Catholic existential theologians, such as Gabriel Marcel, found new hope in religion by emphasizing the need for its hope and piety in a broken world.
The New Physics
By the late nineteenth century, scientific advances and their implications had greatly influenced the beliefs of thinking people.
Prior to the 1920s, science was one of the main supports of Western society’s optimistic and rational worldview.
The challenge to Newtonian physics by scientists such as Planck and Einstein undermined belief in constant natural laws .
Planck’s work with subatomic energy showed that atoms were not the basic building blocks of nature.
Planck demonstrated in 1900 that subatomic energy is emitted in uneven little spurts called “quanta.”
Einstein postulated that time and space are relative, the universe is infinite, and matter and energy are interchangeable .
This link provides a demonstration of his theory: http://youtube.com/watch?v=V7vpw4AH8QQ
The Heroic Age of Physics
The 1920s were the “ heroic age of physics .”
Rutherford split the atom.
Subatomic particles were identified, notably the neutron.
The new physics described a universe that lacked absolute objective reality; Heisenberg claimed that instead of Newton’s rational laws, there are only tendencies and probabilities .
In short, science seemed to have little to do with human experience and human problems .
Prior to Freud, it was assumed that the conscious mind processed experiences in a rational and logical way .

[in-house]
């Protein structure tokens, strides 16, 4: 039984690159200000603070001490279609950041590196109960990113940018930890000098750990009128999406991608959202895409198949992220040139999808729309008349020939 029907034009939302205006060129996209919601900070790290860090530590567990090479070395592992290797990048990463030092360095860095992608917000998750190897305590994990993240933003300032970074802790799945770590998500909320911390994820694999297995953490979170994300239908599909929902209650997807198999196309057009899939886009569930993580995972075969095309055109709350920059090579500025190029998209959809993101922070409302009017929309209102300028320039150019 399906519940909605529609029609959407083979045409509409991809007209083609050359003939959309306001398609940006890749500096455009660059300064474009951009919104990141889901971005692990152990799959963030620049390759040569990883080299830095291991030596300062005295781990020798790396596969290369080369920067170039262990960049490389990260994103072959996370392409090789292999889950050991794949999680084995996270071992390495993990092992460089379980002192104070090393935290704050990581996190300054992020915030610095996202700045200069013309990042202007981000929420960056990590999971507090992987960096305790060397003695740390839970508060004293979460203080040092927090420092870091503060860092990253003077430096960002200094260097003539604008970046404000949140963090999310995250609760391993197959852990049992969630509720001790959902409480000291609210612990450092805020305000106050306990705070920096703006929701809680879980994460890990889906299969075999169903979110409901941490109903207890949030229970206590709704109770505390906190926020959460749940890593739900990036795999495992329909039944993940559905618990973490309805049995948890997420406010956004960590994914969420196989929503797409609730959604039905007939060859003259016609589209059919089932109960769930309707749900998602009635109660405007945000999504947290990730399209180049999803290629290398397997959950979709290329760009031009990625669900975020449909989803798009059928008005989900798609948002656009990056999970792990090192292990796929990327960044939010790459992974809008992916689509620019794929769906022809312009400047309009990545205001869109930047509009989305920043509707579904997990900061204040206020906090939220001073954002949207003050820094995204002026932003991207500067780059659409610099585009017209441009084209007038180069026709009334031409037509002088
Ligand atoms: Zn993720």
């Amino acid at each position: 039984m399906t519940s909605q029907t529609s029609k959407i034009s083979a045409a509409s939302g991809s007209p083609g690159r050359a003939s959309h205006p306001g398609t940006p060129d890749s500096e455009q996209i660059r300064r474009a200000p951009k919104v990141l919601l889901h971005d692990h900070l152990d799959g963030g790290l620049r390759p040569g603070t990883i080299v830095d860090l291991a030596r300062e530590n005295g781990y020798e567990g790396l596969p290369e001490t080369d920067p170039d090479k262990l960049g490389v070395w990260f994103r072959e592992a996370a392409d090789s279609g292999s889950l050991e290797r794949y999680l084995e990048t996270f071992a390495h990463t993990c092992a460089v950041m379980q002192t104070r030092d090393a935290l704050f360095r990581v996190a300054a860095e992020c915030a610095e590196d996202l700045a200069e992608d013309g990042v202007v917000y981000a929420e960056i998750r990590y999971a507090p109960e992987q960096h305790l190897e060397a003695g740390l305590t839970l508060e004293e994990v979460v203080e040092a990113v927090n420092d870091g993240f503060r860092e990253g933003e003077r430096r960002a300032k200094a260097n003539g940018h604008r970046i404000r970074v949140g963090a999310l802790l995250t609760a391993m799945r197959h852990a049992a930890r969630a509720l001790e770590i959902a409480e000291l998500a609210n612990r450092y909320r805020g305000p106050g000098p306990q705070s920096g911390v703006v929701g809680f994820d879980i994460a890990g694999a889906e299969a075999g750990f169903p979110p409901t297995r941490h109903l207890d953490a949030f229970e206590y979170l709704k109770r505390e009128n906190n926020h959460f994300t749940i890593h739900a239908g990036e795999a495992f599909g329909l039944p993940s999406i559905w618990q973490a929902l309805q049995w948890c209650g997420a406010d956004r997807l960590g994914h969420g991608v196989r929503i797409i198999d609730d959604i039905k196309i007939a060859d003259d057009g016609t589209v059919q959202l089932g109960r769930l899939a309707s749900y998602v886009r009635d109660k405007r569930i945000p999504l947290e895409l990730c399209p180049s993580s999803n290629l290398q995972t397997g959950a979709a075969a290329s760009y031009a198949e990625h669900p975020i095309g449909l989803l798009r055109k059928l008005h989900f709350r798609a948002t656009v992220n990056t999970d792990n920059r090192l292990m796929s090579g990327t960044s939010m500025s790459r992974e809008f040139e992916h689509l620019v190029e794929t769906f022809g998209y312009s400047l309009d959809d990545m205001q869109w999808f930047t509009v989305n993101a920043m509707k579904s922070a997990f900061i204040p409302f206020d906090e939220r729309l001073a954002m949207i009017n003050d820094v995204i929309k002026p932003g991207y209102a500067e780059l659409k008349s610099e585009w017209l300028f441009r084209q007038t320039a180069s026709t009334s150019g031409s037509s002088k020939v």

Sigmund Freud & Psychoanalysis
According to Freud, human behavior is basically irrational.
The key to understanding the mind is the irrational unconscious (the id), which is driven by sexual, aggressive, and pleasure-seeking desires.
Behavior is a compromise between the needs of the id and the rationalizing conscious (the ego), which mediates what a person can do, and ingrained moral values (the superego), which tell what a person should do .
Instinctual drives can easily overwhelm the control mechanisms; yet rational thinking and traditional moral values can cripple people with guilt and neuroses .
Many interpreted Freudian thought as an encouragement of an uninhibited sex life.
Twentieth Century Literature
Novelists developed new techniques to express new realities. In the twentieth century, most major writers adopted the limited, often confused viewpoint of a single individual.
The postwar moods of pessimism, relativism, and alienation influenced novelists .
Literature focused on the complexity and irrationality of the human mind.
Writers such as Proust embraced psychological relativity —the attempt to understand oneself by looking at one’s past.
Novelists like Woolf, Faulkner, and Joyce adopted the stream-of-consciousness technique , in which ideas and emotions from different time periods bubble up randomly.
Some literature, such as that of Spengler, Kafka, and Orwell, was anti-utopian —it predicted a future of doom.
Questions for your review
Which thinkers challenged the rationality of thought concerning the human condition?
What is logical empiricism (Wittgenstein) ?
What were Nietzsche’s basic beliefs?
What were Bergson’s basic beliefs?
How did Sorel view Marxian socialism?
What arguments did Sartre stress?
Who were the influential authors of the existentialist movement?
Who was a leader in the Christian revival after WWI?
What was Einstein’s greatest theoretical contribution? How did this challenge Newtonian physics?
What did authors such as Proust, Joyce, & Faulkner write about?
What were Spengler’s main arguments? How would you characterize Spengler?